Your part in closing the superannuation gender gap
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Sadly, the gender pay gap continues long after you finish work and influences your security in retirement.
It's a problem I discussed in this column last week, and one that's since been a topical conversation amongst my female friends and clients. Linking pay to security in retirement is a relatively new thing, it seems, for the female psyche.
We really seem to believe that remuneration for our labour or intellect is a reflection of our self worth. Yes, it's true. Discussions about pay rises most often come from an aggrieved personal space of what we want to believe we're worth and it's an emotional equation. "Ask for what you're worth" we're told. It conjures up pictures of a small girl asking for a big girl's pair of heels.
Let's flip it on its head and move the debate to one of, "what do I need to be paid to live the life I want, now and into the future?" For the purposes of this point I'm going to focus on the future and how the gender gap disadvantages women before they've even thought about retirement.
To further the gender gap in super, I went to the MoneySmart superannuation comparison calculator to do a simple comparison. I've kept the inputs simple too, for consistency and they do not take account of rising statutory retirement ages, tax, contribution caps or other external factors.
'Sally' was up first. She's aged 20 with a retirement age of 65. She's on an impressive salary of $100,000 (generous, but a round figure for the purposes of this exercise) and her employer pays the minimum statutory superannuation guarantee of 9%. At the age of 65, she will retire on a pension of $42,806. She works for her entire career.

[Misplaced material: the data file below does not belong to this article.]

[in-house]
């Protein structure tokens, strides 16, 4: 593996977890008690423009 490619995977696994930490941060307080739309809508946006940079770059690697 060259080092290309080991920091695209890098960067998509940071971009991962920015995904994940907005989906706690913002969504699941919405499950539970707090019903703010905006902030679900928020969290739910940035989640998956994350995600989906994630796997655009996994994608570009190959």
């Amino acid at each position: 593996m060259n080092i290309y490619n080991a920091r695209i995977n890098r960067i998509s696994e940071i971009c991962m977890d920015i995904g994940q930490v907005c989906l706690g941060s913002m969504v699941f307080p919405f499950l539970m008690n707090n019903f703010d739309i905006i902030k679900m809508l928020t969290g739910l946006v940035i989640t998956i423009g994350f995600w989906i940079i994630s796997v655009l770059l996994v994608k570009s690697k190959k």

'Simon' was up next. He's also aged 20 and retiring at 65 but he's on a salary of $118,000 as per the current gender based wage gap of 17.5%. Simon's pension at age 65 will be $47,196. 10.25% greater than Sally's.
Yet they do the same job.
To get her pension up to $47,392, closer to Simon's, Sally has to contribute an extra $120/month from her take home (after tax) pay.
I'll leave the calculations there, but let's be clear, they don't take account of the reality that Sally will most likely work for fewer years than Simon while she raises their family. In turn this begs the question of how she can rectify her situation. Here are a few thoughts on that front which apply whether you are starting out in your career or indeed mentoring other young women to achieve.
Ask for more money, it's not about your self worth, it's about the amount you need to earn to have the life you want. Please be clear about that.
Consider topping up your employer superannuation guarantee to a higher level, subject to your contributions caps. Go to www.moneysmart.gov.au to play with your numbers and face your own reality. In the words of Belinda Thomson of Getting Past PR "Sara, when you do write about it, explain how easy it is to salary sacrifice, so you never even miss those extra $$$." Thanks Belinda, well said.
If you stop work for a while and have a partner still working, investigate the spouse contribution facility offered by the ATO.
Check out the co-contribution facility. Get free money from the government
Above all, take good, high quality advice and maximise your situation. You'll pay a fee for it but good advice will pay off in the long term. Email me via Women's Agenda or my site if you need to find a high-quality, licensed financial adviser.
More than ever our future financial security is up to us. We have fewer fall back positions than ever, but we can be heartened by the advances we are making in our careers and in equality generally; I'd just like them to happen a little faster, wouldn't you? Tell me what you think?